What Goes Up Must Come Down

Here’s the problem. When you’ve got an object as big as this 10-ton satellite, some of it will survive the plunge to Earth. That’s especially true when there are hardened pieces.

mir_atmosphere.jpgIt looks like a US spy satellite is out-of-control and will soon plunge back into the Earth’s atmosphere. It’s happened before.

I remember when Mir plunged to Earth. The photo on the left shows what was left as the debris passed over Fiji.

Back in 1979 pieces of Skylab fell on Australia. No one was injured.

The question is, is this dangerous? Uh… yeah. Though there is some conflict in that opinion.

I just checked Google’s news site and found “Falling US satellite is not dangerous – NASA” from Russia’s Interfax news agency. That’s a relief.

Oops. Hold on. Here’s what the Times of London says: “Threat as 10-ton satellite set to crash back to Earth”

So, it’s either not dangerous or a threat. Got it?

Here’s the problem. When you’ve got an object as big as this 10-ton satellite, some of it will survive the plunge to Earth. That’s especially true when there are hardened pieces.

From the New York Times:

John E. Pike, the director of Globalsecurity.org in Alexandria, Va., said that if the satellite in question was a spy satellite, it was unlikely to have any kind of nuclear fuel, but that it could contain toxins, including beryllium, which is often used as a rigid frame for optical components.

The speculation is this is a spy satellite, launched in 2006 and quickly lost. It probably went up with hydrazine for thrusters. That’s really nasty stuff.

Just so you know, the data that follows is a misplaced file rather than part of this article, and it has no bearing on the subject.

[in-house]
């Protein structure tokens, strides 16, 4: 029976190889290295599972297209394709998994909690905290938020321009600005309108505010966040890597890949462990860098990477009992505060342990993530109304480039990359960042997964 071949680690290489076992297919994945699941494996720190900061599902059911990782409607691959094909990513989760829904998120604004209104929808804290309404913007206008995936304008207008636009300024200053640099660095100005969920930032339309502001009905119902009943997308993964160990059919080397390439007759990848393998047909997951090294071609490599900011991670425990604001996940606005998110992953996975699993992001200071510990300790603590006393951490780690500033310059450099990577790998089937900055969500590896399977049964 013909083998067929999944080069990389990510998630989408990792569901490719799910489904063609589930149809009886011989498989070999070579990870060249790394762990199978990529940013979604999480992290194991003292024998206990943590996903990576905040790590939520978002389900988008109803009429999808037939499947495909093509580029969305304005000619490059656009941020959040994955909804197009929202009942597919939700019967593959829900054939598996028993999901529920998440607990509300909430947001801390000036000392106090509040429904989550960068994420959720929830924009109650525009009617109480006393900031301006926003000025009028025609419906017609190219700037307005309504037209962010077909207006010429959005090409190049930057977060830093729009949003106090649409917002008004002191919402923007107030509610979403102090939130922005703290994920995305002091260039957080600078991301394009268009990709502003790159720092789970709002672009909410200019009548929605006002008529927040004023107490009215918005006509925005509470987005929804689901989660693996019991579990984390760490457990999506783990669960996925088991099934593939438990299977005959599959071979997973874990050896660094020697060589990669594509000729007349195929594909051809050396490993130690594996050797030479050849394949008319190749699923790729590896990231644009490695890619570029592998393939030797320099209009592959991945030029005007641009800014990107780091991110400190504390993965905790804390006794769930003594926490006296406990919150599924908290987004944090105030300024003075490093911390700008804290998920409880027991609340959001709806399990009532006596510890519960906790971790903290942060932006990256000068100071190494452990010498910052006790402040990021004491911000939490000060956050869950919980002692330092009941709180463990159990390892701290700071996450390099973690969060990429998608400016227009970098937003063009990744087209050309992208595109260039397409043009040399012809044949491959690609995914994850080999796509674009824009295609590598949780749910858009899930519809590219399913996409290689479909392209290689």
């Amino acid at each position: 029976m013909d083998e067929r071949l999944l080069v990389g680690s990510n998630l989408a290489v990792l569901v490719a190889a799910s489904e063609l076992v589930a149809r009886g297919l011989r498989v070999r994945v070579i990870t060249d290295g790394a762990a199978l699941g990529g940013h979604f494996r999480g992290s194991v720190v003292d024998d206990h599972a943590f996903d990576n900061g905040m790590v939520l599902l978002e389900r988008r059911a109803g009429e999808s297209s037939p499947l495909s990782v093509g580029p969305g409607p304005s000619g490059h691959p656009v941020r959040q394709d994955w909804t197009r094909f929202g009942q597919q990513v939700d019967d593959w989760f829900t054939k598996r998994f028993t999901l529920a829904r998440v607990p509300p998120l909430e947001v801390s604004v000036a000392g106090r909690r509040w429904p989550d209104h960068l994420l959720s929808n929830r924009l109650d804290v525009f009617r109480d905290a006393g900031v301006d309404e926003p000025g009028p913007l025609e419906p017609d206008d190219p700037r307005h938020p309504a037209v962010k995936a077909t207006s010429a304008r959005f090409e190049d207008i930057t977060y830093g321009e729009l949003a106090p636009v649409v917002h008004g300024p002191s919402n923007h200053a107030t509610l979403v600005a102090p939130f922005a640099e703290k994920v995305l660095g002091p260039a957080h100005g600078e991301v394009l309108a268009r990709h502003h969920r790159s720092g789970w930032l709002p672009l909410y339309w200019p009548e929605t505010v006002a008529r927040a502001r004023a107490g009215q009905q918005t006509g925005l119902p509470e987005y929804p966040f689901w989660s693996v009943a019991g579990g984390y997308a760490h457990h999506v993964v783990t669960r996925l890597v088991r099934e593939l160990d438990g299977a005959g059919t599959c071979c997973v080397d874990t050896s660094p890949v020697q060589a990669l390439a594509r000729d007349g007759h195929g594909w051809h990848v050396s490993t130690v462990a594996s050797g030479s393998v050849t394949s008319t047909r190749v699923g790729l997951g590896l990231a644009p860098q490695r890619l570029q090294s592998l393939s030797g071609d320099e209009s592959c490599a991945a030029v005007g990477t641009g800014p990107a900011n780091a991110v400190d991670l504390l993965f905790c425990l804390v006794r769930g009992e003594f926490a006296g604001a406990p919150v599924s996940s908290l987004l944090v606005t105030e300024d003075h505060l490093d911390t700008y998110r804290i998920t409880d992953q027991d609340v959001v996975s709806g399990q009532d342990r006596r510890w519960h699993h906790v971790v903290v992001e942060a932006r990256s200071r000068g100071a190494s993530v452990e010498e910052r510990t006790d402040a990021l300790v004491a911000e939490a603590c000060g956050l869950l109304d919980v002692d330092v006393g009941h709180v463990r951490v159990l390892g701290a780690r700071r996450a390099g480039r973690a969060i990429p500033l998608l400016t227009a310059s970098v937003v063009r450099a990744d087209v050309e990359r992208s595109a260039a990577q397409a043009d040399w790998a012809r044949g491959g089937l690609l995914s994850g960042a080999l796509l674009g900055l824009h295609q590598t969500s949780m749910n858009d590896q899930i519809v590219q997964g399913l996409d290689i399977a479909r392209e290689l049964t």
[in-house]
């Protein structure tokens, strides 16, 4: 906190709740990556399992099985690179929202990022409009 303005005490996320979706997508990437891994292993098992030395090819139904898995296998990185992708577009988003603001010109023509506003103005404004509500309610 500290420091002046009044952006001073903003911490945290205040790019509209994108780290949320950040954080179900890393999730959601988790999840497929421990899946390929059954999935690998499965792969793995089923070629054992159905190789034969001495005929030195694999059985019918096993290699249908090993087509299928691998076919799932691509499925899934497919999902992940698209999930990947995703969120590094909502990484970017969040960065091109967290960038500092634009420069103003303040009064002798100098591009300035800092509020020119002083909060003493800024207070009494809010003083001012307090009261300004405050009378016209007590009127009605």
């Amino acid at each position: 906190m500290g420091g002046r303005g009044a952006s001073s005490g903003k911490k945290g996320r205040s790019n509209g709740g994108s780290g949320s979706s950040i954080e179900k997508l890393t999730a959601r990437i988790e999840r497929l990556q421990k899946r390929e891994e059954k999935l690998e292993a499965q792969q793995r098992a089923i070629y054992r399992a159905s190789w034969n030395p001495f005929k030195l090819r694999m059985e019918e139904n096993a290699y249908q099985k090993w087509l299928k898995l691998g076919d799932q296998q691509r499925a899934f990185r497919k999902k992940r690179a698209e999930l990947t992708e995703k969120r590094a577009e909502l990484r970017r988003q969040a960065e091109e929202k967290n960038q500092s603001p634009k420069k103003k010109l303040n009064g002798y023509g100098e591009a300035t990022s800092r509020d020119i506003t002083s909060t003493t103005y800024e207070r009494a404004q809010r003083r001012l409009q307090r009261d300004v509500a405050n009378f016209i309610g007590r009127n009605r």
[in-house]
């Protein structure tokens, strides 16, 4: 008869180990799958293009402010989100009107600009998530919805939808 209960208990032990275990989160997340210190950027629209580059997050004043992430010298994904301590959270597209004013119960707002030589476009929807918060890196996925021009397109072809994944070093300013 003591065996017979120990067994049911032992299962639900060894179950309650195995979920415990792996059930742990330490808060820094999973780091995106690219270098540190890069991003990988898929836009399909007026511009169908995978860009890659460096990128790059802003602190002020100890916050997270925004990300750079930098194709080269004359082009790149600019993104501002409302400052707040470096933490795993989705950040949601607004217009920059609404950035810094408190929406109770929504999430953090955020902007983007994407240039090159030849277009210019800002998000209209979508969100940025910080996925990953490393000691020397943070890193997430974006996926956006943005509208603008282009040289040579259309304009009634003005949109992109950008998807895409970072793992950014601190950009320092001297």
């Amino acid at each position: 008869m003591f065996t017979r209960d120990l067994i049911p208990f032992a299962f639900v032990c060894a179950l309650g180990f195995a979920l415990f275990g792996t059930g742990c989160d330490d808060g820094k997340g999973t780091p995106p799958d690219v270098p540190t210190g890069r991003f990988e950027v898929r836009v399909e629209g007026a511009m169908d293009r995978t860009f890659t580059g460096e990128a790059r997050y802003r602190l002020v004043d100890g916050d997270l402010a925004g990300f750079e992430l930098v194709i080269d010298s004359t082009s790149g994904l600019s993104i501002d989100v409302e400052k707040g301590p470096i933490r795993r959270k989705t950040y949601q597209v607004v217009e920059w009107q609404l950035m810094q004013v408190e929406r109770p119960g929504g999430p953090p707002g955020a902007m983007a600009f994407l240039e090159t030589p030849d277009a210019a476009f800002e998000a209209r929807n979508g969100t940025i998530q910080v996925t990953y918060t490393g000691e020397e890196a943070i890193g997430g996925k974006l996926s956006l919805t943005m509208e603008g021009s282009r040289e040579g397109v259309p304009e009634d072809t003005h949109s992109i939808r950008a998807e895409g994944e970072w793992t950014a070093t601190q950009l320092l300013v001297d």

When properly used in space:

The catalyst chamber can reach 800° C&#185 in a matter of milliseconds, and they produce large volumes of hot gas from a small volume of liquid hydrazine, making it an efficient thruster propellant.” – Wikipedia

When improperly encountered on the ground:

Hydrazine is highly toxic and dangerously unstable, especially in the anhydrous form. Symptoms of acute exposure to high levels of hydrazine in humans may include irritation of the eyes, nose, and throat, dizziness, headache, nausea, pulmonary edema, seizures, coma, and it can also damage the liver, kidneys, and central nervous system. The liquid is corrosive and may produce dermatitis from skin contact in humans and animals. Effects to the lungs, liver, spleen, and thyroid have been reported in animals chronically exposed to hydrazine via inhalation. Increased incidences of lung, nasal cavity, and liver tumors have been observed in rodents exposed to hydrazine. – Wikipedia

The Earth is mainly covered by water. Even the land portion of Earth is sparsely populated in most spots. The odds of anyone getting hurt is small.

However, the more stuff that falls down, the worse those odds get.

&#185 – Here in the US, we use Fahrenheit. 800&#176 C is about 1,500&#176 F.

For perspective, aluminum melts at 1218&#176 F. Most other ‘substantial’ metals have significantly higher melt points.

I Didn’t Know I Was This Nice

My friend Farrell’s mom, Ruth, has been interviewed again about her escape from New Orleans.

Every time she tells the story, I become a bigger hero. It’s now the “Legend of Geoff Fox.”

Seriously, this was a call anyone with info would make to the parent of a close friend. I am glad Ruth escaped New Orleans unscathed. I’m glad she listened to her family and friends, because I know in her heart she very much wanted to stay.

The story from the Valley Gazette continues at the jump.

Continue reading “I Didn’t Know I Was This Nice”

Dinner With A Hurricane Katrina Survivor